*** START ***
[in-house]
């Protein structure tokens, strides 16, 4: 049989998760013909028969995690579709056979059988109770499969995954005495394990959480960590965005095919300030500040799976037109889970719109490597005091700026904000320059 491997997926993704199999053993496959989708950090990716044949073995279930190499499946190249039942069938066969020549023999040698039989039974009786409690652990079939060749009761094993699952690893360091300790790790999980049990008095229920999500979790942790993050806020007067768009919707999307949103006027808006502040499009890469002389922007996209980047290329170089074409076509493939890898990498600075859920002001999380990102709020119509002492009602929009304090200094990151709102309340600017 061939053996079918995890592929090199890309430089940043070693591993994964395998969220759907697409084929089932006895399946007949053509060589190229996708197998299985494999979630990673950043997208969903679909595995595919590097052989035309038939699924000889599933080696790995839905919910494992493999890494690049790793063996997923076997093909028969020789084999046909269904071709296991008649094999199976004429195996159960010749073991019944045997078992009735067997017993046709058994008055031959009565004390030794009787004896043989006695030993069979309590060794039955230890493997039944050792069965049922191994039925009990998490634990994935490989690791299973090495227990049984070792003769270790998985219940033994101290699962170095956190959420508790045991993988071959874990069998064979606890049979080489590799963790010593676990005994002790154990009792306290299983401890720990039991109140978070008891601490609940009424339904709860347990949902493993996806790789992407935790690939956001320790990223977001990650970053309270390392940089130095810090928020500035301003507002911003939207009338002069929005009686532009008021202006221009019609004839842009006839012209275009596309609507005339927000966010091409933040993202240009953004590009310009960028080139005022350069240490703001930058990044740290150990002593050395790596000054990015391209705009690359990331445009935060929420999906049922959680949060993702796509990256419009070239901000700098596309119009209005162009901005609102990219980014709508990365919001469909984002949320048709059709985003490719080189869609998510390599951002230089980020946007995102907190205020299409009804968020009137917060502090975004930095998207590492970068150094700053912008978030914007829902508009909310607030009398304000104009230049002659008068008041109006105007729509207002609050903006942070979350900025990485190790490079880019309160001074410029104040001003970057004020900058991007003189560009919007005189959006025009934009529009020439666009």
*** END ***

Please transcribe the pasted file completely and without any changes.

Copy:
[in-house]
């Protein structure tokens, strides 16, 4: 049989998760013909028969995690579709056979059988109770499969995954005495394990959480960590965005095919300030500040799976037109889970719109490597005091700026904000320059 491997997926993704199999053993496959989708950090990716044949073995279930190499499946190249039942069938066969020549023999040698039989039974009786409690652990079939060749009761094993699952690893360091300790790790999980049990008095229920999500979790942790993050806020007067768009919707999307949103006027808006502040499009890469002389922007996209980047290329170089074409076509493939890898990498600075859920002001999380990102709020119509002492009602929009304090200094990151709102309340600017 061939053996079918995890592929090199890309430089940043070693591993994964395998969220759907697409084929089932006895399946007949053509060589190229996708197998299985494999979630990673950043997208969903679909595995595919590097052989035309038939699924000889599933080696790995839905919910494992493999890494690049790793063996997923076997093909028969020789084999046909269904071709296991008649094999199976004429195996159960010749073991019944045997078992009735067997017993046709058994008055031959009565004390030794009787004896043989006695030993069979309590060794039955230890493997039944050792069965049922191994039925009990998490634990994935490989690791299973090495227990049984070792003769270790998985219940033994101290699962170095956190959420508790045991993988071959874990069998064979606890049979080489590799963790010593676990005994002790154990009792306290299983401890720990039991109140978070008891601490609940009424339904709860347990949902493993996806790789992407935790690939956001320790990223977001990650970053309270390392940089130095810090928020500035301003507002911003939207009338002069929005009686532009008021202006221009019609004839842009006839012209275009596309609507005339927000966010091409933040993202240009953004590009310009960028080139005022350069240490703001930058990044740290150990002593050395790596000054990015391209705009690359990331445009935060929420999906049922959680949060993702796509990256419009070239901000700098596309119009209005162009901005609102990219980014709508990365919001469909984002949320048709059709985003490719080189869609998510390599951002230089980020946007995102907190205020299409009804968020009137917060502090975004930095998207590492970068150094700053912008978030914007829902508009909310607030009398304000104009230049002659008068008041109006105007729509207002609050903006942070979350900025990485190790490079880019309160001074410029104040001003970057004020900058991007003189560009919007005189959006025009934009529009020439666009």